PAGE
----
Grey wolves were famously reintroduced back into the park in 1995, and as of 2016, there were an estimated 99 of them living primarily in the area.

There Are 7 Aquatic Invasive Species Affecting the Park

Not all of Yellowstone’s creatures have a positive effect on the park’s ecosystems. While there are at least seven aquatic invasive species known to exist inside the park today, three of them are currently having significant detrimental effects.

Myxobolus cerebralis is a parasite that can cause disease in trout and other similar species, and the New Zealand mud snail is known to form dense colonies that compete with native species. Another small snail, the red-rimmed melania, was discovered in the park in 2009.

At Least 2 Threatened Species Live in Yellowstone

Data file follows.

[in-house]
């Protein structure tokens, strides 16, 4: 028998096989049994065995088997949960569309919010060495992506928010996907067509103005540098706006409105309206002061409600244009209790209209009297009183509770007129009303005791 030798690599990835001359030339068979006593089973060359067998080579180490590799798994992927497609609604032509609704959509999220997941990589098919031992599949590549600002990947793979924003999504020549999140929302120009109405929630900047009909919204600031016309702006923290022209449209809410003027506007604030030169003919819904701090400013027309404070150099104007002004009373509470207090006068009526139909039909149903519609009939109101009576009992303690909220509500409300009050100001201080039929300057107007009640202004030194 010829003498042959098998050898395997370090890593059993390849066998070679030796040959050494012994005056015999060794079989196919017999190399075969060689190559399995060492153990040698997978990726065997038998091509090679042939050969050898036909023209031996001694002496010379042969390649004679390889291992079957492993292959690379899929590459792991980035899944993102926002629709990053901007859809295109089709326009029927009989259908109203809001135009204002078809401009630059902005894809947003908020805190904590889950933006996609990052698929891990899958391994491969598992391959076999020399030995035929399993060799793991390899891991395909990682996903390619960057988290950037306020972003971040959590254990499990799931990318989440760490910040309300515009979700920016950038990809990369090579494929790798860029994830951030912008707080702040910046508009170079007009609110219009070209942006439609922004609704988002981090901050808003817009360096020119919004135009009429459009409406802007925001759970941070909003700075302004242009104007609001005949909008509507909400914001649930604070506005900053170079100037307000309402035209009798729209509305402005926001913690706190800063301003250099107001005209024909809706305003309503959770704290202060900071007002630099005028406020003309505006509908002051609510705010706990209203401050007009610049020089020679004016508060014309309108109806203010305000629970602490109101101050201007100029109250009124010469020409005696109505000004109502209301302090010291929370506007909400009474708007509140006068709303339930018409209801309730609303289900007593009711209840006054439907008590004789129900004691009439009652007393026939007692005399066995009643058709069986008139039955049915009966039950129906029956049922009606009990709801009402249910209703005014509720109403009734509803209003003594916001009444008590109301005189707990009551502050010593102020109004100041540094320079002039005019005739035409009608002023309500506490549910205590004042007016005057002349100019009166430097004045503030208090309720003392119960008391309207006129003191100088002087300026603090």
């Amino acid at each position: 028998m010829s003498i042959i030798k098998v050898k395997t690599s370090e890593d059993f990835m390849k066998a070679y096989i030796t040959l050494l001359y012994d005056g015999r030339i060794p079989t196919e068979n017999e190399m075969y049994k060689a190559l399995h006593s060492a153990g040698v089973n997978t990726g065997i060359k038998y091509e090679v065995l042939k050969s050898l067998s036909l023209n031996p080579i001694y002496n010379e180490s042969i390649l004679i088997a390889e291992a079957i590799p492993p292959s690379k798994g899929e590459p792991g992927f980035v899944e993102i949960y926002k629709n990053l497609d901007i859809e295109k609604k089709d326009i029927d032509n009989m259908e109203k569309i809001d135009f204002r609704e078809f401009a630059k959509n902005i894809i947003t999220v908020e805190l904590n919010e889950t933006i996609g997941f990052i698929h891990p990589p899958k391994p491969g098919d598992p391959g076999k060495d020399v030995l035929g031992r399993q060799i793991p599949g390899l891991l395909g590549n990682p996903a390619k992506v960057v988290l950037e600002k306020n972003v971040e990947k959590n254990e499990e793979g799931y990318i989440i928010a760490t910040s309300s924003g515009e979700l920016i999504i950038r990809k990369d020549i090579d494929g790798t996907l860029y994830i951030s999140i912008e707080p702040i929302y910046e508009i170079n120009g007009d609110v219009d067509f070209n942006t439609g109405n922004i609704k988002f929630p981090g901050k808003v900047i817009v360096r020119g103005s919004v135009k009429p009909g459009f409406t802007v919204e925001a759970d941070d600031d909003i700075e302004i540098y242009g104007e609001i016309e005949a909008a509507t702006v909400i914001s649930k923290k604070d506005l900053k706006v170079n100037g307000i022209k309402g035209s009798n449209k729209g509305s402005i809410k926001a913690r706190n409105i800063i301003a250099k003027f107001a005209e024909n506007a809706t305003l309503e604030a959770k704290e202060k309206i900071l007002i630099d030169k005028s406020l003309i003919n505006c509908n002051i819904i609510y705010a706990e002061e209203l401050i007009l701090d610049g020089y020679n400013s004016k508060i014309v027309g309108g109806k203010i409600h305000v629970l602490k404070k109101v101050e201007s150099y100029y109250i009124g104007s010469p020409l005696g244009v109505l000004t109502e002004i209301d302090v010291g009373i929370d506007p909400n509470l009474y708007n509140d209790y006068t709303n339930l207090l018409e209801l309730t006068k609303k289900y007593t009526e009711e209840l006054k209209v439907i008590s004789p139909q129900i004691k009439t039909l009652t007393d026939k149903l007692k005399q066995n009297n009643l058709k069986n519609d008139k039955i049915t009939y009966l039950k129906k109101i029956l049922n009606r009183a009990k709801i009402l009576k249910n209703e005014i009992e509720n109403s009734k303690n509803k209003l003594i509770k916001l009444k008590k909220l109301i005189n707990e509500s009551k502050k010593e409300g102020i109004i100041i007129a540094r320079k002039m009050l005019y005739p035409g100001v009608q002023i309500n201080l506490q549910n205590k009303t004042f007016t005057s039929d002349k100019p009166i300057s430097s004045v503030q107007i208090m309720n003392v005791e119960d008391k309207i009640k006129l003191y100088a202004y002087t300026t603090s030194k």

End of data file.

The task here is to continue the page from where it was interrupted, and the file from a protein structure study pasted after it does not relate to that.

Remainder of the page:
Grizzly bears are protected in Yellowstone under the Endangered Species Act
Grizzly bears are protected in Yellowstone under the Endangered Species Act. Bryant Aardema -bryants wildlife images / Getty Images

The U.S. Fish and Wildlife Service listed the Canada lynx as threatened in 2000, and portions of Yellowstone are still considered part of the animal’s critical habitat. They are very rarely seen, with only 112 recorded sightings in park history, including photo evidence along the Gibbon River in 2007, a sighting near a campground in 2010, and tracks in 2014.

In 2018, a federal judge restored original protection to grizzly bears within Yellowstone under the Endangered Species Act after the U.S. Fish & Wildlife Service removed protections for the bears in July 2017.

There Are Over 1,000 Species of Native Flowering Plants

Blue lupins and heartleaf arnica wildflowers
Blue lupins and heartleaf arnica wildflowers. John Elk / Getty Images

Yellowstone boasts nine species of conifer, 186 species of lichens, and more than 1,000 species of native flowering species.

The park is rich with wildflowers throughout the year, such as lupine and arnica under forest canopies, glacier lilies and phlox in the open meadows in spring, and purple asters in early fall.